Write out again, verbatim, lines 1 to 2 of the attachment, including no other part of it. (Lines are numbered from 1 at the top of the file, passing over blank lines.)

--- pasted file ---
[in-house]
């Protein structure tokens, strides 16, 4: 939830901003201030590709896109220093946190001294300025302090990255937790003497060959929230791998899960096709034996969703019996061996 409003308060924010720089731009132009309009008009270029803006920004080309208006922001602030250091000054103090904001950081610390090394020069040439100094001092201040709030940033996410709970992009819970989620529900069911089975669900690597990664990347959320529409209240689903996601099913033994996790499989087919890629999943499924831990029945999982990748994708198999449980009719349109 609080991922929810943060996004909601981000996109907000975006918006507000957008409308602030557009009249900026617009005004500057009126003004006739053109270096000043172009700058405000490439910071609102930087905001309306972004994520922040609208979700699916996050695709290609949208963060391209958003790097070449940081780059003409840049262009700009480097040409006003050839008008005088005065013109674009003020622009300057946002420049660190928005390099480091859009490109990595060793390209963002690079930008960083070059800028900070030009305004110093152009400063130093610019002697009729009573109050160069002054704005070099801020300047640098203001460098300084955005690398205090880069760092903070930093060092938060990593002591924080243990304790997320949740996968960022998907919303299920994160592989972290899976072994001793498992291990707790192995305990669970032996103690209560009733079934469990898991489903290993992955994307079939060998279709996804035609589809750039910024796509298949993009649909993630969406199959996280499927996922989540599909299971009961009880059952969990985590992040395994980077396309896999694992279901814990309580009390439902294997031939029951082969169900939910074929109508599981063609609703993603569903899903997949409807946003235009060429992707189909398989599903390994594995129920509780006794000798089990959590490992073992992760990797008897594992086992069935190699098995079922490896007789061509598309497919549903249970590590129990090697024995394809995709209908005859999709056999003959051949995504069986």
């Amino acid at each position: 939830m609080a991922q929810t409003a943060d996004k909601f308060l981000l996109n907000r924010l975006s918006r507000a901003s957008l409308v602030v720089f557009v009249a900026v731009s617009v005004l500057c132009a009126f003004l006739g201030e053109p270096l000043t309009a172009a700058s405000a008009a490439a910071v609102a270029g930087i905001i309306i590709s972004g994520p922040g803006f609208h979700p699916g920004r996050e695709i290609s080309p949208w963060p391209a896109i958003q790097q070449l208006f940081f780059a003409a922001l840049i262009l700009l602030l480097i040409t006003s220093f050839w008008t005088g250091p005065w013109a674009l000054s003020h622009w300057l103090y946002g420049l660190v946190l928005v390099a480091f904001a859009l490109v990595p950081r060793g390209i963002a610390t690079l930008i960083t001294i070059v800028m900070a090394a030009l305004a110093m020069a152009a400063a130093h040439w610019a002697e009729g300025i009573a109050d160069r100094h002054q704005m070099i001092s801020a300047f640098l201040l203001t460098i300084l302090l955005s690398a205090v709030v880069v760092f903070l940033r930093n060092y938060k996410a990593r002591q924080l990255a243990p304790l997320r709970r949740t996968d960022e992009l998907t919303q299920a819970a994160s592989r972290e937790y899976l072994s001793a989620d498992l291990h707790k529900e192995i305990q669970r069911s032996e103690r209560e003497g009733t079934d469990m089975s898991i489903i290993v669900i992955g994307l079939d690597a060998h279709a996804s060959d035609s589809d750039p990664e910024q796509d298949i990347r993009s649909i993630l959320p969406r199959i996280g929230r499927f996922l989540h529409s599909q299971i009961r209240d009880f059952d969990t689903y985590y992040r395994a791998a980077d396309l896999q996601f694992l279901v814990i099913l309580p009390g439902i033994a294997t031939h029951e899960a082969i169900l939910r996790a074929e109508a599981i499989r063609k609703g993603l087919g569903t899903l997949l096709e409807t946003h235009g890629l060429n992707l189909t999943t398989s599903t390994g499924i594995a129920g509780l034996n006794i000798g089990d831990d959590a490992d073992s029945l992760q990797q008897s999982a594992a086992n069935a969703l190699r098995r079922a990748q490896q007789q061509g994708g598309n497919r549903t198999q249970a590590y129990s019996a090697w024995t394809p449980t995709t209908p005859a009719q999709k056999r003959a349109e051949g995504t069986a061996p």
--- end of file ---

[in-house]
């Protein structure tokens, strides 16, 4: 939830901003201030590709896109220093946190001294300025302090990255937790003497060959929230791998899960096709034996969703019996061996 409003308060924010720089731009132009309009008009270029803006920004080309208006922001602030250091000054103090904001950081610390090394020069040439100094001092201040709030940033996410709970992009819970989620529900069911089975669900690597990664990347959320529409209240689903996601099913033994996790499989087919890629999943499924831990029945999982990748994708198999449980009719349109 609080991922929810943060996004909601981000996109907000975006918006507000957008409308602030557009009249900026617009005004500057009126003004006739053109270096000043172009700058405000490439910071609102930087905001309306972004994520922040609208979700699916996050695709290609949208963060391209958003790097070449940081780059003409840049262009700009480097040409006003050839008008005088005065013109674009003020622009300057946002420049660190928005390099480091859009490109990595060793390209963002690079930008960083070059800028900070030009305004110093152009400063130093610019002697009729009573109050160069002054704005070099801020300047640098203001460098300084955005690398205090880069760092903070930093060092938060990593002591924080243990304790997320949740996968960022998907919303299920994160592989972290899976072994001793498992291990707790192995305990669970032996103690209560009733079934469990898991489903290993992955994307079939060998279709996804035609589809750039910024796509298949993009649909993630969406199959996280499927996922989540599909299971009961009880059952969990985590992040395994980077396309896999694992279901814990309580009390439902294997031939029951082969169900939910074929109508599981063609609703993603569903899903997949409807946003235009060429992707189909398989599903390994594995129920509780006794000798089990959590490992073992992760990797008897594992086992069935190699098995079922490896007789061509598309497919549903249970590590129990090697024995394809995709209908005859999709056999003959051949995504069986």